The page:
I was talking with a student about his needs who listened attentively, yet was not making progress. I switched to a visual approach, placing my directions on 3...
"Everybody is a genius. But if you judge a fish by its ability to climb a tree, it will live its whole life believing that it is stupid."
This quote, attributed to Albert Einstein (Dodd, n.d.), expresses the idea that is embodied by the Theory of Multiple Intelligences. This theory, developed by psychologist and neuroscientist Howard Gardner, states that intelligence is not a single, fixed attribute--but,
rather, multi-faceted in both capacity and degree (Koch, 2012). Far more than what can be measured by an IQ test, the multiple intelligences in Gardner's theory allows for many areas where people can be gifted in varying degrees. There are eight areas of intelligence
that are widely accepted, plus three more that Gardner has proposed, but remain tentative. These areas include (Koch, 2012):
Linguistic Intelligence, verbal or "word smart"-- the ability to manipulate words and languages; strength in reading, writing and other related applications...
Teachers carry a tremendous responsibility. Their job is not just to educate the next generation of human beings that may one day shape the destiny of mankind, but they also have the opportunity to inspire the students that enter their classroom--to encourage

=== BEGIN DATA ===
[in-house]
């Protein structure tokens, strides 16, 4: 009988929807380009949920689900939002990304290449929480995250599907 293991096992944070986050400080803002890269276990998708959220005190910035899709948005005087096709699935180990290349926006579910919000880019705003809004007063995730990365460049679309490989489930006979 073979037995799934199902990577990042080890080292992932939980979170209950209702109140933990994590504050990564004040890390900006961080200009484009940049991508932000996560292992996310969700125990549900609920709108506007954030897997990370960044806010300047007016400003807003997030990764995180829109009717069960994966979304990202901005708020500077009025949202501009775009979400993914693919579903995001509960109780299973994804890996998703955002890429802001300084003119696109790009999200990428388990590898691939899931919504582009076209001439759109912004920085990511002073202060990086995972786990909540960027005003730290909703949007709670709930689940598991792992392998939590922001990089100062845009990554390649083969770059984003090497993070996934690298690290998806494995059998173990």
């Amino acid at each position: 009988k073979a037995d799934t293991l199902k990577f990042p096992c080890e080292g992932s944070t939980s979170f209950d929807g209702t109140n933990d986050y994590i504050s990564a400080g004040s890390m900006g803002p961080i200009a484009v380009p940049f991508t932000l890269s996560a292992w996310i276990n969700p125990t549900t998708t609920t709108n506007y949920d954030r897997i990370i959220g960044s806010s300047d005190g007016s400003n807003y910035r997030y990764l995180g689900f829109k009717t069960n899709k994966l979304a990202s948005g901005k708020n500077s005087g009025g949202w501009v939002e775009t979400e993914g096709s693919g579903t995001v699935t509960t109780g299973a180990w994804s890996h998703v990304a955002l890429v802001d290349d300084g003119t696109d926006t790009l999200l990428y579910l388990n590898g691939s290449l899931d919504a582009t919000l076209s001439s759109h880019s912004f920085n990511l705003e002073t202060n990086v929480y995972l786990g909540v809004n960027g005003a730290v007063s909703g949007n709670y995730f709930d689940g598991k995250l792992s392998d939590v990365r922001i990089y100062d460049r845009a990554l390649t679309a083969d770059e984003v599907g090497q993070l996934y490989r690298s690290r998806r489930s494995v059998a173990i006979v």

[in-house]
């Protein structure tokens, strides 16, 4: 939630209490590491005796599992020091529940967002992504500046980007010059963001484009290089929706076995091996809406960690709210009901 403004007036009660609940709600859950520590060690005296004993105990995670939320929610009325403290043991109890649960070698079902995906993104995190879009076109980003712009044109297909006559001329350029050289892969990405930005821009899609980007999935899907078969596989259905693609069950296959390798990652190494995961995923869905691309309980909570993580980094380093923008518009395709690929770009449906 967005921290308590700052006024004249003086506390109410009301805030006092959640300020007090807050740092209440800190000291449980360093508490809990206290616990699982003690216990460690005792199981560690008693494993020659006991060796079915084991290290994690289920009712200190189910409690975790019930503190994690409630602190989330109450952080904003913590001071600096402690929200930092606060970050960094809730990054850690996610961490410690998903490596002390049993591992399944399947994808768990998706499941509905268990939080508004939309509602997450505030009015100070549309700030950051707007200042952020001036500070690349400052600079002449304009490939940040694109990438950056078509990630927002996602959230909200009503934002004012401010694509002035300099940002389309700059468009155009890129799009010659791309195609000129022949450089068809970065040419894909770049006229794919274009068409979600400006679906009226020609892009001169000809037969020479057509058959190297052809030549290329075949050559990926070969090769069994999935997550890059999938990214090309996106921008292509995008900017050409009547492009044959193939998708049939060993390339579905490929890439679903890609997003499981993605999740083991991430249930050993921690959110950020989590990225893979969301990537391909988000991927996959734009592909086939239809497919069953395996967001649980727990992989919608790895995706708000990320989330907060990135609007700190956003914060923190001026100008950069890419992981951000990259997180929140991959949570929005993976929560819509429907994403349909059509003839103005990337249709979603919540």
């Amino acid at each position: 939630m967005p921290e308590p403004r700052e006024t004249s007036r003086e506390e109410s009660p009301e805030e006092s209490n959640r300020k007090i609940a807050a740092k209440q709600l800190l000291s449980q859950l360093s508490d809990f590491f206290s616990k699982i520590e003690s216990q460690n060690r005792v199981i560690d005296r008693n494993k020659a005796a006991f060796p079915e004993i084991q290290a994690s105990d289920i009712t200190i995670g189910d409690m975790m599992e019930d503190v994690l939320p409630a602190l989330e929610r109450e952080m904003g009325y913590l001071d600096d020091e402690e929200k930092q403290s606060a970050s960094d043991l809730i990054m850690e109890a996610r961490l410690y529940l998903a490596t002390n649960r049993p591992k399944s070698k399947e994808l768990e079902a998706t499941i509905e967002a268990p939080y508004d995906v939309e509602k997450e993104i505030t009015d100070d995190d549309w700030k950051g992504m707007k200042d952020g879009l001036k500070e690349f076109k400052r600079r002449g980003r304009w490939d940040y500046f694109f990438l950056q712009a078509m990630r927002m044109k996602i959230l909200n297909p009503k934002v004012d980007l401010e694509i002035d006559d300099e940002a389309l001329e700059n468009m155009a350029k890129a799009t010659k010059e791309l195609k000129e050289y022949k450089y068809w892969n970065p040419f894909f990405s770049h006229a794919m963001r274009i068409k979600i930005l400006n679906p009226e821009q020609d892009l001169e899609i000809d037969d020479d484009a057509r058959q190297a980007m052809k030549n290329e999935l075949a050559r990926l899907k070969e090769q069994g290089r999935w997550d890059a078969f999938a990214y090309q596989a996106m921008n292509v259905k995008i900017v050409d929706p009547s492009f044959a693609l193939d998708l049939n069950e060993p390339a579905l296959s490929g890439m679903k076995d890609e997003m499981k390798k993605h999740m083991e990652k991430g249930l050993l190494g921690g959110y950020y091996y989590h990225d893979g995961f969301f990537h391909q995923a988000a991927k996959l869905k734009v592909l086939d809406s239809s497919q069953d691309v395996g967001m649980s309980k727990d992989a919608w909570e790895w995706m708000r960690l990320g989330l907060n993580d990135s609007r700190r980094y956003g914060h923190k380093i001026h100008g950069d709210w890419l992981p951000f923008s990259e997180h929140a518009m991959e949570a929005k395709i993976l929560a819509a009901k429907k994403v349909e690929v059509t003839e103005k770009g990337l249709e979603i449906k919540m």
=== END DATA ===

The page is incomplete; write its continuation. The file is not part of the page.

creativity, to instill confidence and self-esteem, and to help students attain their fullest potential. It is not a profession for the weak or timid--there are many extraordinary qualities that a good teacher must possess. There are many complex issues that
must be carefully considered by an individual aspiring to work in this noble field.
Attributes of a Good Teacher
What is it that makes a "good" teacher? There are several attributes that can be found in those individuals who fit this description.
A good teacher is knowledgeable. He understands the field of teaching as well as learning in the content areas (Koch, 2012). When a teacher makes an effort...
Title 1 provides academic assistance to selected students who are failing or are at risk of failing to meet the State’s challenging content and student performance standards in reading and mathematics.